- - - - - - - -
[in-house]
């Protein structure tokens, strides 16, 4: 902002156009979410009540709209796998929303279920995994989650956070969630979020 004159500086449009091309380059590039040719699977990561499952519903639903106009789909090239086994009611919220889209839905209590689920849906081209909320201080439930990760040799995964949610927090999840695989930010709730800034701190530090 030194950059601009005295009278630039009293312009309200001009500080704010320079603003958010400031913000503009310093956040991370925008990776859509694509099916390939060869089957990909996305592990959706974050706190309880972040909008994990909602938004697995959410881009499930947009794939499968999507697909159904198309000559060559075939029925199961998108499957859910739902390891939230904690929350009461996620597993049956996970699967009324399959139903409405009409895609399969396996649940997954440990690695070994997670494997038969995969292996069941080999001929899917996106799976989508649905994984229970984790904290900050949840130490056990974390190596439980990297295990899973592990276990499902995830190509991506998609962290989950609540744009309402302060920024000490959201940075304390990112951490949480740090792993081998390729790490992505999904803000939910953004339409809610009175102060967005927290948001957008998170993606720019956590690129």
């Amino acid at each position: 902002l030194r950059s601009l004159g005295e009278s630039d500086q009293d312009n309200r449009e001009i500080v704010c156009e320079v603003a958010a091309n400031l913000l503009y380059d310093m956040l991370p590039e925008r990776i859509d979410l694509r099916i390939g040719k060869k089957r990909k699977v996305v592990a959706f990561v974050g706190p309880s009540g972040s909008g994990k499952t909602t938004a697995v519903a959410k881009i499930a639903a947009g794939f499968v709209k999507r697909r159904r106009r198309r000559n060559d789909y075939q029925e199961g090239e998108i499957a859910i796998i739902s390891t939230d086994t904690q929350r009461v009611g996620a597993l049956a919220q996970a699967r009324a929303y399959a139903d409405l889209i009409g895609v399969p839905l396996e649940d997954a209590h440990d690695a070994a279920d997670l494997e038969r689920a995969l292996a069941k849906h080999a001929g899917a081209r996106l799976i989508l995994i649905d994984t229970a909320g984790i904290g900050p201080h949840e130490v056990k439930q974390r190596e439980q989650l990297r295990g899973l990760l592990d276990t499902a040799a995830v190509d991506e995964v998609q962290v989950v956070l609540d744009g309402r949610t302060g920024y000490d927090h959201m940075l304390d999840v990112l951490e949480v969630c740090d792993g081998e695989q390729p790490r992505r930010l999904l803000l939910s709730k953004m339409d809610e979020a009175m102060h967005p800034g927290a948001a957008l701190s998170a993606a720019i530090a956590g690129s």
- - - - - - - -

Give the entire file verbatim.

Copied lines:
[in-house]
């Protein structure tokens, strides 16, 4: 902002156009979410009540709209796998929303279920995994989650956070969630979020 004159500086449009091309380059590039040719699977990561499952519903639903106009789909090239086994009611919220889209839905209590689920849906081209909320201080439930990760040799995964949610927090999840695989930010709730800034701190530090 030194950059601009005295009278630039009293312009309200001009500080704010320079603003958010400031913000503009310093956040991370925008990776859509694509099916390939060869089957990909996305592990959706974050706190309880972040909008994990909602938004697995959410881009499930947009794939499968999507697909159904198309000559060559075939029925199961998108499957859910739902390891939230904690929350009461996620597993049956996970699967009324399959139903409405009409895609399969396996649940997954440990690695070994997670494997038969995969292996069941080999001929899917996106799976989508649905994984229970984790904290900050949840130490056990974390190596439980990297295990899973592990276990499902995830190509991506998609962290989950609540744009309402302060920024000490959201940075304390990112951490949480740090792993081998390729790490992505999904803000939910953004339409809610009175102060967005927290948001957008998170993606720019956590690129």
């Amino acid at each position: 902002l030194r950059s601009l004159g005295e009278s630039d500086q009293d312009n309200r449009e001009i500080v704010c156009e320079v603003a958010a091309n400031l913000l503009y380059d310093m956040l991370p590039e925008r990776i859509d979410l694509r099916i390939g040719k060869k089957r990909k699977v996305v592990a959706f990561v974050g706190p309880s009540g972040s909008g994990k499952t909602t938004a697995v519903a959410k881009i499930a639903a947009g794939f499968v709209k999507r697909r159904r106009r198309r000559n060559d789909y075939q029925e199961g090239e998108i499957a859910i796998i739902s390891t939230d086994t904690q929350r009461v009611g996620a597993l049956a919220q996970a699967r009324a929303y399959a139903d409405l889209i009409g895609v399969p839905l396996e649940d997954a209590h440990d690695a070994a279920d997670l494997e038969r689920a995969l292996a069941k849906h080999a001929g899917a081209r996106l799976i989508l995994i649905d994984t229970a909320g984790i904290g900050p201080h949840e130490v056990k439930q974390r190596e439980q989650l990297r295990g899973l990760l592990d276990t499902a040799a995830v190509d991506e995964v998609q962290v989950v956070l609540d744009g309402r949610t302060g920024y000490d927090h959201m940075l304390d999840v990112l951490e949480v969630c740090d792993g081998e695989q390729p790490r992505r930010l999904l803000l939910s709730k953004m339409d809610e979020a009175m102060h967005p800034g927290a948001a957008l701190s998170a993606a720019i530090a956590g690129s």